How do you wish the derivative was explained to you? Here's my take.
Psst! The derivative is the heart of calculus, buried inside this definition:
But what does it mean?
Let's say I gave you a magic newspaper that listed the daily stock market changes for the next few years (+1% Monday, -2% Tuesday...). What could you do?
Well, you'd apply the changes one-by-one, plot out future prices, and buy low / sell high to build your empire. You could even stop using the monkeys that pick random stocks for your portfolio.
Like this magic newspaper, the derivative is a crystal ball that explains exactly how a pattern will change. Knowing this, you can plot the past/present/future, find minimums/maximums, and therefore make better decisions. That's pretty interesting, more than the typical "the derivative is the slope of a function" description.
Let's step away from the gnarly equation. Equations exist to convey ideas: understand the idea, not the grammar.
Derivatives create a perfect model of change from an imperfect guess.
This result came over thousands of years of thinking, from Archimedes to Newton. Let's look at the analogies behind it.
We all live in a shiny continuum
Infinity is a constant source of paradoxes ("headaches"):
- A line is made up of points? Sure.
- So there's an infinite number of points on a line? Yep.
- How do you cross a room when there's an infinite number of points to visit? (Gee, thanks Zeno).
And yet, we move. My intuition is to fight infinity with infinity. Sure, there's infinity points between 0 and 1. But I move two infinities of points per second (somehow!) and I cross the gap in half a second.
Distance has infinite points, motion is possible, therefore motion is in terms of "infinities of points per second".
Instead of thinking of differences ("How far to the next point?") we can compare rates ("How fast are you moving through this continuum?").
It's strange, but you can see 10/5 as "I need to travel 10 'infinities' in 5 segments of time. To do this, I travel 2 'infinities' for each unit of time".
Analogy: See division as a rate of motion through a continuum of points
What's after zero?
Another brain-buster: What number comes after zero? .01? .0001?
Hrm. Anything you can name, I can name smaller (I'll just halve your number... nyah!).
Even though we can't calculate the number after zero, it must be there, right? Like demons of yore, it's the "number that cannot be written, lest ye be smitten".
Call the gap to the next number $dx$. I don't know exactly how big it is, but it's there!
Analogy: dx is a "jump" to the next number in the continuum.
Measurements depend on the instrument
The derivative predicts change. Ok, how do we measure speed (change in distance)?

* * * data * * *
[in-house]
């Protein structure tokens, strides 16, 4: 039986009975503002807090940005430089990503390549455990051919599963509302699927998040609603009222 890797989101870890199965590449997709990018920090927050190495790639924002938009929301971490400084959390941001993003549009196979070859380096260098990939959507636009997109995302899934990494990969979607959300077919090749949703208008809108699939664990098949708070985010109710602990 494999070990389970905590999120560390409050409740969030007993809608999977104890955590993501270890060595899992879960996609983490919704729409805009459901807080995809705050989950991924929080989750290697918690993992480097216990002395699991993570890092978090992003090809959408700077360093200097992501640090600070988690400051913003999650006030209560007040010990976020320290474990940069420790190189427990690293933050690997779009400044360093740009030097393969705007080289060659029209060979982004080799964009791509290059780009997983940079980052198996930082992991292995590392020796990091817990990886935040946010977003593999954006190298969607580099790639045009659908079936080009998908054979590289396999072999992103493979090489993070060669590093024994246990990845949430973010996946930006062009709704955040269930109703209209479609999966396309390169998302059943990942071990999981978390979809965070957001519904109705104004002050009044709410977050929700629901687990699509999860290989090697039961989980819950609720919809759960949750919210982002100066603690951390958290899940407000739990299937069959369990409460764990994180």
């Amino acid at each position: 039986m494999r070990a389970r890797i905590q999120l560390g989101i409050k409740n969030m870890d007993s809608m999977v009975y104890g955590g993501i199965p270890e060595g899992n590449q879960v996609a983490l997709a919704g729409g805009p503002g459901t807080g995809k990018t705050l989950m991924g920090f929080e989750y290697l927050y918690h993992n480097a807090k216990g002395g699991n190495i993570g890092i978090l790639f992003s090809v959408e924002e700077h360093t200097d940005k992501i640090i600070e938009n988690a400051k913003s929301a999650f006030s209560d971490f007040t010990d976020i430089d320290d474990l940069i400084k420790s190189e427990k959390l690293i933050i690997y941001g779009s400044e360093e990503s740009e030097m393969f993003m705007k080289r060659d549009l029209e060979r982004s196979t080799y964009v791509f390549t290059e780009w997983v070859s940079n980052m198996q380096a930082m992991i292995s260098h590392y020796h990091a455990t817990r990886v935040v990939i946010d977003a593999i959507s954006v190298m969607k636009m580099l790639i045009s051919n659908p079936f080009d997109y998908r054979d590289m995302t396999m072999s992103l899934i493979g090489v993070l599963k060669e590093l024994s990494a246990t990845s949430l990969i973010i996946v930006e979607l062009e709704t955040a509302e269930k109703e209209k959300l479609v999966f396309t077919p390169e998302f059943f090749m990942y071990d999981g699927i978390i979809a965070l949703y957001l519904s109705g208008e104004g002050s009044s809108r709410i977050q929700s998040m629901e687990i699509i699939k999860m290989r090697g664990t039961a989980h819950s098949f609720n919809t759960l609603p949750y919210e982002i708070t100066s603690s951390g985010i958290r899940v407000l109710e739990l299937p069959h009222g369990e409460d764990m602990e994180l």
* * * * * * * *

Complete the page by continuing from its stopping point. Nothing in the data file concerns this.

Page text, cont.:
Officer: Do you know how fast you were going?
Driver: I have no idea.
Officer: 95 miles per hour.
Driver: But I haven't been driving for an hour!
We clearly don't need a "full hour" to measure your speed. We can take a before-and-after measurement (over 1 second, let's say) and get your instantaneous speed. If you moved 140 feet in one second, you're going ~95mph. Simple, right?
Not exactly. Imagine a video camera pointed at Clark Kent (Superman's alter-ego). The camera records 24 pictures/sec (40ms per photo) and Clark seems still. On a second-by-second basis, he's not moving, and his speed is 0mph.
Wrong again! Between each photo, within that 40ms, Clark changes to Superman, solves crimes, and returns to his chair for a nice photo. We measured 0mph but he's really moving -- he goes too fast for our instruments!
Analogy: Like a camera watching Superman, the speed we measure depends on the instrument!
Running the Treadmill
We're nearing the chewy, slightly tangy center of the derivative. We need before-and-after measurements to detect change, but our measurements could be flawed.
Imagine a shirtless Santa on a treadmill (go on, I'll wait). We're going to measure his heart rate in a stress test: we attach dozens of heavy, cold electrodes and get him jogging.
Santa huffs, he puffs, and his heart rate shoots to 190 beats per minute. That must be his "under stress" heart rate, correct?
Nope. See, the very presence of stern scientists and cold electrodes increased his heart rate! We measured 190bpm, but who knows what we'd see if the electrodes weren't there! Of course, if the electrodes weren't there, we wouldn't have a measurement.
What to do? Well, look at the system:
- measurement = actual amount + measurement effect
Ah. After lots of studies, we may find "Oh, each electrode adds 10bpm to the heartrate". We make the measurement (imperfect guess of 190) and remove the effect of electrodes ("perfect estimate").
Analogy: Remove the "electrode effect" after making your measurement
By the way, the "electrode effect" shows up everywhere. Research studies have the Hawthorne Effect where people change their behavior because they are being studied. Gee, it seems everyone we scrutinize sticks to their diet!
Understanding the derivative
Armed with these insights, we can see how the derivative models change:
Start with some system to study, $f(x)$:
- Change by the smallest amount possible ($dx$)
- Get the before-and-after difference: $f(x + dx) - f(x)$
- We don't know exactly how small $dx$ is, and we don't care: get the rate of motion through the continuum: $[f(x + dx) - f(x)] / dx$
- This rate, however small, has some error (our cameras are too slow!). Predict what happens if the measurement were perfect, if $dx$ wasn't there.
The magic's in the final step: how do we remove the electrodes? We have two approaches:
- Limits: what happens when $dx$ shrinks to nothingness, beyond any error margin?
- Infinitesimals: What if $dx$ is a tiny number, undetectable in our number system?
Both are ways to formalize the notion of "How do we throw away $dx$ when it's not needed?".
My pet peeve: Limits are a modern formalism, they didn't exist in Newton's time. They help make $dx$ disappear "cleanly". But teaching them before the derivative is like showing a steering wheel without a car! It's a tool to help the derivative work, not something to be studied in a vacuum.
An Example: f(x) = x^2
Let's shake loose the cobwebs with an example. How does the function $f(x) = x^2$ change as we move through the continuum?
Note the difference in the last 2 equations:
- One has the error built in ($dx$)
- The other has the "true" change, where $dx = 0$ (we assume our measurements have no effect on the outcome)
Time for real numbers. Here's the values for $f(x) = x^2$, with intervals of $dx = 1$:
- 1, 4, 9, 16, 25, 36, 49, 64...
The absolute change between each result is:
- 1, 3, 5, 7, 9, 11, 13, 15...
(Here, the absolute change is the "speed" between each step, where the interval is 1)
Consider the jump from $x=2$ to $x=3$ ($3^2 - 2^2 = 5$). What is "5" made of?
- Measured rate = Actual Rate + Error
- $5 = 2x + dx$